The draft 2022-2026 Strategic Plan looks toward a future of all-digital records and more equitable discovery and access for underserved communities.
The National Archives and Records Administration released its draft 2022-2026 Strategic Plan with a heavy focus on maximizing the use and availability of digital records.
By the end of this year, NARA will only be accepting electronic records from federal agencies. But that digital revolution will mean big changes for NARA, too, and the agency is working on a strategic plan to continue that evolution through 2026.
“The draft plan updates the agency’s strategic objectives to focus agency resources on improving equity, providing a world-class customer experience for all customers, and using our experiences during the pandemic to accelerate agency modernization,” the Federal Register post states. That includes making the most of the digital records coming NARA’s way.
After Dec. 31, NARA will no longer accept paper records—with some limited exceptions—per an Office of Management and Budget mandate issued during the Trump administration. With an increasingly digital archive, NARA hopes to be able to reach more users, especially communities the agency hasn’t served well in the past.
“Our draft Strategic Plan commits to new outreach to traditionally underserved communities and to work with these communities to identify the records in our holdings that are most important to them. Once identified, we’ll prioritize those records for archival processing and describing, digitizing, and accessing online,” the post states. “We’re at the beginning of a process to build new relationships with underserved communities, and this draft plan reflects our intent to maintain and foster those relationships over time.”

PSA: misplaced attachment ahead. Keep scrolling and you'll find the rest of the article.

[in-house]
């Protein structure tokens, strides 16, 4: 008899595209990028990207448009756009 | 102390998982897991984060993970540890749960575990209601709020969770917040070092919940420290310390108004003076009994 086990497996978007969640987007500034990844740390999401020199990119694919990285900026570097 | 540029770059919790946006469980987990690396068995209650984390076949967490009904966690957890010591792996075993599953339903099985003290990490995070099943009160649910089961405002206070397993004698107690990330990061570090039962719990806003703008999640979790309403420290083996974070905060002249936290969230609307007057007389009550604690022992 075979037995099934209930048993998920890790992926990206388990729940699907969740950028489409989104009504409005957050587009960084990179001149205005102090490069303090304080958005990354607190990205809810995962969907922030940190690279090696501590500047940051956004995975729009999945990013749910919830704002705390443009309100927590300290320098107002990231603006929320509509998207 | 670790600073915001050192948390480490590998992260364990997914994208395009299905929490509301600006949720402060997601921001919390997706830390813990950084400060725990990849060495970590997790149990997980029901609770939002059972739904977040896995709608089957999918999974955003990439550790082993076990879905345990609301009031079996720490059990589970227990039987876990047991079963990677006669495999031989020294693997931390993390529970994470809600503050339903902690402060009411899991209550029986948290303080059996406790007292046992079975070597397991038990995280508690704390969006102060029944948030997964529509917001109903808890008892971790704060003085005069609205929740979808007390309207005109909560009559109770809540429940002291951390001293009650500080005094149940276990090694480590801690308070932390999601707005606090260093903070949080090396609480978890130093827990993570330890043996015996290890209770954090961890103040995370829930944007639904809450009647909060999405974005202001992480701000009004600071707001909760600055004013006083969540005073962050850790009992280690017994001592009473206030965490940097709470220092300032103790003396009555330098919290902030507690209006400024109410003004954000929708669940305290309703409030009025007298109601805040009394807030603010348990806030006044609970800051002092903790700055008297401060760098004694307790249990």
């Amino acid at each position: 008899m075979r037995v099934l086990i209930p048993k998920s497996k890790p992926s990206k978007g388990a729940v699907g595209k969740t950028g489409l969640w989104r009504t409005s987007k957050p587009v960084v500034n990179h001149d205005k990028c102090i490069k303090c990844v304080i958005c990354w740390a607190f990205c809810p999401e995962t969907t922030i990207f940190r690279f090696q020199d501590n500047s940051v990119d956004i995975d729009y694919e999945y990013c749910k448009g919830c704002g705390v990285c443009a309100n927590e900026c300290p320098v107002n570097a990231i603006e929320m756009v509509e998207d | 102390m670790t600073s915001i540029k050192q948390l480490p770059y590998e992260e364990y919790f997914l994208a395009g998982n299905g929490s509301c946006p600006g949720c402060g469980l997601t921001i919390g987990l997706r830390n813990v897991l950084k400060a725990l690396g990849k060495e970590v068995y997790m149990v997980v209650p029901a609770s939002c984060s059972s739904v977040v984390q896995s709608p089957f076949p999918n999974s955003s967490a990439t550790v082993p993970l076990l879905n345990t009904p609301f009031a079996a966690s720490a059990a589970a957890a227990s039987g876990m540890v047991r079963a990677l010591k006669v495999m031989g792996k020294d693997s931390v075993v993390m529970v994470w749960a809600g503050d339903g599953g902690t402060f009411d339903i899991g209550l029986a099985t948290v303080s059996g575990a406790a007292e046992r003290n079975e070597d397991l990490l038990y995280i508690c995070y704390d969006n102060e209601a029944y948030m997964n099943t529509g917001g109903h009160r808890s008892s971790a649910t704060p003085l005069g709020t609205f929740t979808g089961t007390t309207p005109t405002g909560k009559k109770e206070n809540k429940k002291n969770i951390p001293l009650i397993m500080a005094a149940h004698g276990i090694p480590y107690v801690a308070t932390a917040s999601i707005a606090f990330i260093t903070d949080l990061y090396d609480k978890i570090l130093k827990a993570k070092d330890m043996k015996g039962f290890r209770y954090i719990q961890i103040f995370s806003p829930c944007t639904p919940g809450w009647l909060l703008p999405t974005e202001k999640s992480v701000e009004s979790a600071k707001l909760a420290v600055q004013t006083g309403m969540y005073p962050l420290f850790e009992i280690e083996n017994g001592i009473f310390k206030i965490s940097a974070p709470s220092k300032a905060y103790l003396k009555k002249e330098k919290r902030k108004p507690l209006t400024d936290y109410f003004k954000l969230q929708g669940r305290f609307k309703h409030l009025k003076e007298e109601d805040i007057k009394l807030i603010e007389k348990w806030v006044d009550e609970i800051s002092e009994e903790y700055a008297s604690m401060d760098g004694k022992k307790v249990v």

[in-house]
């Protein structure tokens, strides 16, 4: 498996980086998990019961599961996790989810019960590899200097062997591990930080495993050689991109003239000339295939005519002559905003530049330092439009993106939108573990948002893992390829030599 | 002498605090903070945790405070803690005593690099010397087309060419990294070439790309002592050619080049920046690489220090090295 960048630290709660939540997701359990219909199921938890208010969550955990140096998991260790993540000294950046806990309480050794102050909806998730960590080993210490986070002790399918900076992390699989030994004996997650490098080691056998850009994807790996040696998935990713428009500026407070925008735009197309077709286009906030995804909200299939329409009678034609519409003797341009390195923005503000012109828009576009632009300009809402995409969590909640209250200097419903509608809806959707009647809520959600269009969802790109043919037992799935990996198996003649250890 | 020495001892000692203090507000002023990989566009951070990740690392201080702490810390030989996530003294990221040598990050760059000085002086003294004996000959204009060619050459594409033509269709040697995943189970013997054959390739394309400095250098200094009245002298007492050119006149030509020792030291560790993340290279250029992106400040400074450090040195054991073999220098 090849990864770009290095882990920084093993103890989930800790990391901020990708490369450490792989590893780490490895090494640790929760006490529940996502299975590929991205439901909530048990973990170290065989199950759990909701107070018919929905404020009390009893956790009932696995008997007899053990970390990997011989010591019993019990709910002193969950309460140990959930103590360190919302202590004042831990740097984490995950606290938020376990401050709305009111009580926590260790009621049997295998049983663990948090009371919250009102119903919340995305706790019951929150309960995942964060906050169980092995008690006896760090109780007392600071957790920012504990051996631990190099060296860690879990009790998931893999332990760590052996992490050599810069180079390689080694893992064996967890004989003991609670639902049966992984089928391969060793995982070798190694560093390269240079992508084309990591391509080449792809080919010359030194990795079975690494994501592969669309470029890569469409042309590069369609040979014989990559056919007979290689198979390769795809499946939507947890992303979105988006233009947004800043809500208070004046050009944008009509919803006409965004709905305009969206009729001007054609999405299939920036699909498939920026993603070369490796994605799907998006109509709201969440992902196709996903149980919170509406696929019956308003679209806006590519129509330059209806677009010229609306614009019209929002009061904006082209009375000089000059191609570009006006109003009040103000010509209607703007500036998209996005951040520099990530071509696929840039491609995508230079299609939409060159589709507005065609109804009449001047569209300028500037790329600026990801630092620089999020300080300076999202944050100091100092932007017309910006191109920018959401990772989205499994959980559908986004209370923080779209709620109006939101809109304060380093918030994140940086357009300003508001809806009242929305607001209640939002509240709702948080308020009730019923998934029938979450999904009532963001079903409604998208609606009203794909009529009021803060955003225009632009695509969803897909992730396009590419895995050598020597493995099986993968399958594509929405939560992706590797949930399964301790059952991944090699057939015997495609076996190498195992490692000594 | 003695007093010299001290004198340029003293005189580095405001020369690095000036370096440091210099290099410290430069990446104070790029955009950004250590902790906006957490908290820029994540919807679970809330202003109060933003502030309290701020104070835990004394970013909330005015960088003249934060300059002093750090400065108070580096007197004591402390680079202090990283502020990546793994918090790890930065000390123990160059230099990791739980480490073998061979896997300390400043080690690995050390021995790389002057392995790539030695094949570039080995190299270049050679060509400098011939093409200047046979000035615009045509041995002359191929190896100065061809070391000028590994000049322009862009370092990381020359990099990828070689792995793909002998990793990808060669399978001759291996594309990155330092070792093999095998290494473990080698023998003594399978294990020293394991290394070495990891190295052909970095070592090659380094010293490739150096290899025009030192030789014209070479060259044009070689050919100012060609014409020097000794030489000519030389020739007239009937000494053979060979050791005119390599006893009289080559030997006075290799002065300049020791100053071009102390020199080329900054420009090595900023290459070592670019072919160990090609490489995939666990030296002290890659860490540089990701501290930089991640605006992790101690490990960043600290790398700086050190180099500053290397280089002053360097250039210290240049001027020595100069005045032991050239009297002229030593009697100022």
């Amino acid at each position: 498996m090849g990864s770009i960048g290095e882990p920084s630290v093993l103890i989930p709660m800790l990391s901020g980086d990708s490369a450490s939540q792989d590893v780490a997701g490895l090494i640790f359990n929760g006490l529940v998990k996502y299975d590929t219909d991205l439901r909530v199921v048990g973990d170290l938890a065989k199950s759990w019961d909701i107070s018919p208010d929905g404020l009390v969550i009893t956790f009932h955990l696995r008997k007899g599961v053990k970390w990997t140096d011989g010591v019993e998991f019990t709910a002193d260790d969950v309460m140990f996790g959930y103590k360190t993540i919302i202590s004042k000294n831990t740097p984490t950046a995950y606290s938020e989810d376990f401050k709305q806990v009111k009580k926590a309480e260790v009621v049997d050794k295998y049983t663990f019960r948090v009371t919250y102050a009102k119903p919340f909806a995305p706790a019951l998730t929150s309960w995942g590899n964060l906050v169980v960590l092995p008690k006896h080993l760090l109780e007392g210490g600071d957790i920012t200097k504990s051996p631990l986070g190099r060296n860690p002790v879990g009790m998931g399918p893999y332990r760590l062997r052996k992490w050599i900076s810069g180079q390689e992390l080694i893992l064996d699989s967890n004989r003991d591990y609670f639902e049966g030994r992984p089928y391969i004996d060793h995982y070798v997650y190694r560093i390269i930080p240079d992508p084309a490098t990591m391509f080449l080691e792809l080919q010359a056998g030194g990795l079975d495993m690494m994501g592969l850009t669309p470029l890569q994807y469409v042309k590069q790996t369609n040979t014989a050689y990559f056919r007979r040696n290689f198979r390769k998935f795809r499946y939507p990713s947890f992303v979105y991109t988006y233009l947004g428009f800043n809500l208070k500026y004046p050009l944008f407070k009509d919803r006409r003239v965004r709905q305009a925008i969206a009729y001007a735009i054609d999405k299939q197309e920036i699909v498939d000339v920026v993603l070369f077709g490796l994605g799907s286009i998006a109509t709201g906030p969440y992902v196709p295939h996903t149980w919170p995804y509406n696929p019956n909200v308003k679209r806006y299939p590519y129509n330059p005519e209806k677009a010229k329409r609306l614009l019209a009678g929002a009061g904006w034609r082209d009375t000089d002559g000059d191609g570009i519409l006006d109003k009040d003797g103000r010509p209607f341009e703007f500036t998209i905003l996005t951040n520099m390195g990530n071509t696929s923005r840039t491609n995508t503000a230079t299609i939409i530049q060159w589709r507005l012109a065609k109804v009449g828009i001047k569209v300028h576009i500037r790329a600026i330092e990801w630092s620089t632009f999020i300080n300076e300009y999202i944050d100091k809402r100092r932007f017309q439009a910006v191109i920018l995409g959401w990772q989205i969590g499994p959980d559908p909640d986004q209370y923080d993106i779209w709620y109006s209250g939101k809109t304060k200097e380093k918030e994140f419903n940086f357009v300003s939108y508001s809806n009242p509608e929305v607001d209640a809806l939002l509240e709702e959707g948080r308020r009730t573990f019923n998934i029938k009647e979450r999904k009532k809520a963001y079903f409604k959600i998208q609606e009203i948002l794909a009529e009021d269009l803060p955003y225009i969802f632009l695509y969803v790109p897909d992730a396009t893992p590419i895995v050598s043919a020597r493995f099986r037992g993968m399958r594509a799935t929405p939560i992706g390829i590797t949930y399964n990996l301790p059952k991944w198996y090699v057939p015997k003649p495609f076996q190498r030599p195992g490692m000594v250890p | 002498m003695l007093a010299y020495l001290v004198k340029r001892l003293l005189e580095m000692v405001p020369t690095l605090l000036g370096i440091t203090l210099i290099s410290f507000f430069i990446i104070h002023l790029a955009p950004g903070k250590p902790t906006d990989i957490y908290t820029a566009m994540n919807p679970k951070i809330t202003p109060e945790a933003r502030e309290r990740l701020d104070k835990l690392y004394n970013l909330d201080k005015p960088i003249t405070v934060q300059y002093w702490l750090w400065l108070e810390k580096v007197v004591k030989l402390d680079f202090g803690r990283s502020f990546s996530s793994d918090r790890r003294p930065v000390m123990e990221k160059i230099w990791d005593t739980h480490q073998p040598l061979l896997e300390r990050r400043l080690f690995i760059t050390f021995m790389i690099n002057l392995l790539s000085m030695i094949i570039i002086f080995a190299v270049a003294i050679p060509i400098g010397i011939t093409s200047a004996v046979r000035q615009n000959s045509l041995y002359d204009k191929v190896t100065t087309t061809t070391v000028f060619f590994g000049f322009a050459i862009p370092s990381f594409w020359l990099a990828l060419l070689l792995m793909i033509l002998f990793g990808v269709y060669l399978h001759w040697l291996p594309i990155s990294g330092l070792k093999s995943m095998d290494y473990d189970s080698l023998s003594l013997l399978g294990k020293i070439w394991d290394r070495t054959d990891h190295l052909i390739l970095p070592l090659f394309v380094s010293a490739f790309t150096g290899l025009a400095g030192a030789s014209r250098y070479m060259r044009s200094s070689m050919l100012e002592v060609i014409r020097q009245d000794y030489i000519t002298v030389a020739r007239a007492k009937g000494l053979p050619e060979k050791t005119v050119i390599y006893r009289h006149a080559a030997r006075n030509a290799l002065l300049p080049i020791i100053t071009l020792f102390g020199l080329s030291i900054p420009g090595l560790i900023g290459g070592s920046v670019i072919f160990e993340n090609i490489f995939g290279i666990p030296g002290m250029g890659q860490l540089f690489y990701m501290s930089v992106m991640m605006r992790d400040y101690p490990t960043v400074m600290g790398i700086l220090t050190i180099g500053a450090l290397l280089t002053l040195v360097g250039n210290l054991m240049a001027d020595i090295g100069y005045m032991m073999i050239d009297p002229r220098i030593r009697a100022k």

Technology, digitizing records and ensuring equitable access to those records are all at the center of NARA’s plan for the next five years. That focus is borne out in the draft plan’s vision: "We will be known for cutting-edge access to extraordinary volumes of government information and unprecedented engagement to bring greater meaning to the many different American experiences."
As part of this, NARA will hold itself to the same standards as the agencies that submit to it, including plans to “digitize 500 million pages of records and make them available online to the public.” That work will also include a metadata tagging effort designed to “promote equity in discovery and public access to archival records related to underrepresented communities,” the draft states.
But the agency isn’t there yet. Part of the documents outlines “transformational outcomes” the agency hopes to achieve during the life of the plan “in order to meet the challenges of the future, improve organizational performance, and better serve the American people.”
Those outcomes include being “out in front” when it comes to digital records, stating unequivocally, “We will embrace the primacy of electronic information in all facets of our work and position NARA to lead accordingly.”
The overall goal is perhaps best summed up in a section titled, “Maximize NARA’s Value to the Nation.”
“NARA will explore new technology to find low-cost, practical solutions to improve processing, access review and redaction, and digitization, to accelerate the delivery of electronic and digitized records to the public,” the plan states. “By FY 2026, NARA will provide policy, requirements and oversight to support a transparent, inclusive and fully digital government.”